This evolution is illustrated across 4 campaigns: one in 2014, one in 2016 and finally two in 2017. The decoy document of the 2 last campaigns suggests that the targets are public organisations. Both documents contained email addresses, phone numbers and contacts of members of official organizations such as United Nations, UNICEF, and Embassies linked to North Korea.

3 Years Of Campaigns


2014 Campaign: Fatal Beauty


In this campaign, the dropper filename was beauty.scr. Based on the compilation date of the two binaries, this campaign took place in September 2014. Once executed, two files were dropped on the targeted system: a decoy document (a picture) and a fake svchost.exe binary. Both files were stored in "C:\Windows". The picture is a Myanmar temple:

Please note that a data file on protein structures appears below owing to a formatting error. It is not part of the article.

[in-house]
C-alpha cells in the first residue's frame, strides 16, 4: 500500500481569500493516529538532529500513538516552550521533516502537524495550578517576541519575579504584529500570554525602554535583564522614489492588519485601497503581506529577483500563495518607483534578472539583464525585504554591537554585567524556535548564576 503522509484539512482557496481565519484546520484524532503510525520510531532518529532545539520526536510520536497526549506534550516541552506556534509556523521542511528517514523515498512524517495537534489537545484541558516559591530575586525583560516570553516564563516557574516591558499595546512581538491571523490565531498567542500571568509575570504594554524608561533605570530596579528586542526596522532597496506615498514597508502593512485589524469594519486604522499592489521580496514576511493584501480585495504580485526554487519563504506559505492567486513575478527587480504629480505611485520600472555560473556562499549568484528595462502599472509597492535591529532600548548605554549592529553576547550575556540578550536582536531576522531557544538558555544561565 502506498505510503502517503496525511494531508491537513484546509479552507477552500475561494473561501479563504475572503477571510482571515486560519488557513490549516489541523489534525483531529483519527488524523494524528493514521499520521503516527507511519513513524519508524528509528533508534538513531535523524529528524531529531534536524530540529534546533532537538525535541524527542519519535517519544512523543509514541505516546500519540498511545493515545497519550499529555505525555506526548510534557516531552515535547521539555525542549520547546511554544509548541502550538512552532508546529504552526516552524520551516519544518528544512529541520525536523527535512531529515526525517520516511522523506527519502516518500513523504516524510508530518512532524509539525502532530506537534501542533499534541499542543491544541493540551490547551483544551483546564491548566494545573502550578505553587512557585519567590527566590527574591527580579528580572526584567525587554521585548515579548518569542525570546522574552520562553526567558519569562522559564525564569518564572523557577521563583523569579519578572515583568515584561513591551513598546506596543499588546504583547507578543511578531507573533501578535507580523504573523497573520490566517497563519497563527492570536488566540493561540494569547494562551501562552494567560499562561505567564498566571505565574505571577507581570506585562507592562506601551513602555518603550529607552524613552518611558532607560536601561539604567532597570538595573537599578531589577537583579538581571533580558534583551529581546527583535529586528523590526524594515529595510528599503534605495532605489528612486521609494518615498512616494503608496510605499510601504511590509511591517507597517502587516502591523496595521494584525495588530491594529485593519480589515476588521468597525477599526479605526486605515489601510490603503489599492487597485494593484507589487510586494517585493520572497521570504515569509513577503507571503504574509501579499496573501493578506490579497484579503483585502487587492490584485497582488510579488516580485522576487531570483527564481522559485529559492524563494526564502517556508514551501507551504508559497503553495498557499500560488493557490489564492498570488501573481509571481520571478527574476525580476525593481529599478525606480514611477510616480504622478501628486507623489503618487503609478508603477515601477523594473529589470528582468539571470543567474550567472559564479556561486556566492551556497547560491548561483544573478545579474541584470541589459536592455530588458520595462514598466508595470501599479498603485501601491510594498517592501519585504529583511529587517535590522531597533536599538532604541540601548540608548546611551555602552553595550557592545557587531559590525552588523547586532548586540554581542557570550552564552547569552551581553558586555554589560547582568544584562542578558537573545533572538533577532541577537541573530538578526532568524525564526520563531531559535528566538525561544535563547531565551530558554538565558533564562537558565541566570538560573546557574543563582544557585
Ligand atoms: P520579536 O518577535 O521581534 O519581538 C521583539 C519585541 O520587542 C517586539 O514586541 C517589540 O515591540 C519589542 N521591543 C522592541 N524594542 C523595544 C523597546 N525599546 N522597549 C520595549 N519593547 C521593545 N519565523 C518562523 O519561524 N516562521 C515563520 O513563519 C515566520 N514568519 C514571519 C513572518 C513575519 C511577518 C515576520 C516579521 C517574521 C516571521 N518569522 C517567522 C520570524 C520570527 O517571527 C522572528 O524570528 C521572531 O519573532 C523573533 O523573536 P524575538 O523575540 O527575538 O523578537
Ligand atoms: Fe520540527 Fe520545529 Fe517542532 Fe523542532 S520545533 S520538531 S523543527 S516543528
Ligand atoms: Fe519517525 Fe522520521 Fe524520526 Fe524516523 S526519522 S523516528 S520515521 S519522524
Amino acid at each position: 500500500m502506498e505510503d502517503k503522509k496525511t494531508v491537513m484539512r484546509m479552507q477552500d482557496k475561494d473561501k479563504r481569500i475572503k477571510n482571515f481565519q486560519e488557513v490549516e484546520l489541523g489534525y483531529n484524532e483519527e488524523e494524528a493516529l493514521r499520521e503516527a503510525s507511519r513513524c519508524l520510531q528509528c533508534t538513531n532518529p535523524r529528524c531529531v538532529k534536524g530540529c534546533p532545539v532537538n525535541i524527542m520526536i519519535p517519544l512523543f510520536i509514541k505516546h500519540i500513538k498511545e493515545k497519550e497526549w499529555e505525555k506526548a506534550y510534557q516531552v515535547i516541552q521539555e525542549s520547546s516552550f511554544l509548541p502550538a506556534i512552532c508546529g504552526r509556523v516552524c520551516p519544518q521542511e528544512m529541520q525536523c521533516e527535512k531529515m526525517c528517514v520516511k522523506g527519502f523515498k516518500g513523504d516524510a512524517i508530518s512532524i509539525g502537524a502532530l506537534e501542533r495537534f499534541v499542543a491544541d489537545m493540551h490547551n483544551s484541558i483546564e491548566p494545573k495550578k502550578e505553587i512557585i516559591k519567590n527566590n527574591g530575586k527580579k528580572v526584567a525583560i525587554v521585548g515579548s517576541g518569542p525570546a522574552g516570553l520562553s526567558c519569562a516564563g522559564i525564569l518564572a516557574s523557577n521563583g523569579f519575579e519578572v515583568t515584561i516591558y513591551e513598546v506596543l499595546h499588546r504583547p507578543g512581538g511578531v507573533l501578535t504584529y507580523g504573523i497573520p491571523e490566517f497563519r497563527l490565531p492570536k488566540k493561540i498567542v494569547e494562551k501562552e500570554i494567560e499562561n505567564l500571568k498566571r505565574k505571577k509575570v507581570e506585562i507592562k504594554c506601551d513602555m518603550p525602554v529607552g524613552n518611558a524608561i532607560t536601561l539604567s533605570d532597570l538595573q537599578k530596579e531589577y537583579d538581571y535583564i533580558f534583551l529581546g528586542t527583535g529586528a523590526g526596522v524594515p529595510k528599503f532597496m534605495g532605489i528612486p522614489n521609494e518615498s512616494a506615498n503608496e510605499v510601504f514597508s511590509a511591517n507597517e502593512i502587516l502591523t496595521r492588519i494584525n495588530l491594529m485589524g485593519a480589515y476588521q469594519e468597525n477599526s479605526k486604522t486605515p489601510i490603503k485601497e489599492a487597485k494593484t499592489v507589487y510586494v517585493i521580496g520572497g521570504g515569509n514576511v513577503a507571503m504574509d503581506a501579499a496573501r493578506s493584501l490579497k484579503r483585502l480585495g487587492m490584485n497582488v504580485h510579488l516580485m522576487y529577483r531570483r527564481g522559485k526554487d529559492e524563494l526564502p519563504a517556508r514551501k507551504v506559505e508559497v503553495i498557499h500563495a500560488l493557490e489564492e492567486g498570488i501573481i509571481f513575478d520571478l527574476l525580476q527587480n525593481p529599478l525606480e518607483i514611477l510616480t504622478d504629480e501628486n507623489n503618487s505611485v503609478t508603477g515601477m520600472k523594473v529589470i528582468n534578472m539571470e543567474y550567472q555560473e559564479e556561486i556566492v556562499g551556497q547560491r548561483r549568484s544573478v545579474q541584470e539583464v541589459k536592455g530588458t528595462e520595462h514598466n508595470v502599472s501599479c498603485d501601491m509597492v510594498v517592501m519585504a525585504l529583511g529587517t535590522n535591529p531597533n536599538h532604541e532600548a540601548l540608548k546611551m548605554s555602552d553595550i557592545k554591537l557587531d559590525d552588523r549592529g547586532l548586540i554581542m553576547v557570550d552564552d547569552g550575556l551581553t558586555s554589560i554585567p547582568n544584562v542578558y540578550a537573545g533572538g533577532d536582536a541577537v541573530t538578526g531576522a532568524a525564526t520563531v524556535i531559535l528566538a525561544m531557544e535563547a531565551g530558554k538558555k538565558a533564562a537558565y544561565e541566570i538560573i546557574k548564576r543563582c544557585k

The fake svchost binary is the KONNI malware. The first task of the malware is to generate an ID to identify the infected system. This ID is generated based on the installation date of the system, as found in the registry (HKLM\Software\Microsoft\Windows NT\CurrentVersion\InstallDate). The second task of malware is to ping the CC and get orders. The malware includes 2 domains:
  • phpschboy[.]prohosts[.]org
  • jams481[.]site[.]bz

The developer used the Microsoft Winsocks API to handle the network connection. Surprisingly, this isn't the easiest or the most efficient technical choice for HTTP connection. The malware samples we analysed connected to only one URI: <c2-domain>/login.php.

This version of KONNI is not designed to execute code on the infected system. The purpose is to be executed only once and steal data on the infected system, here are the main features: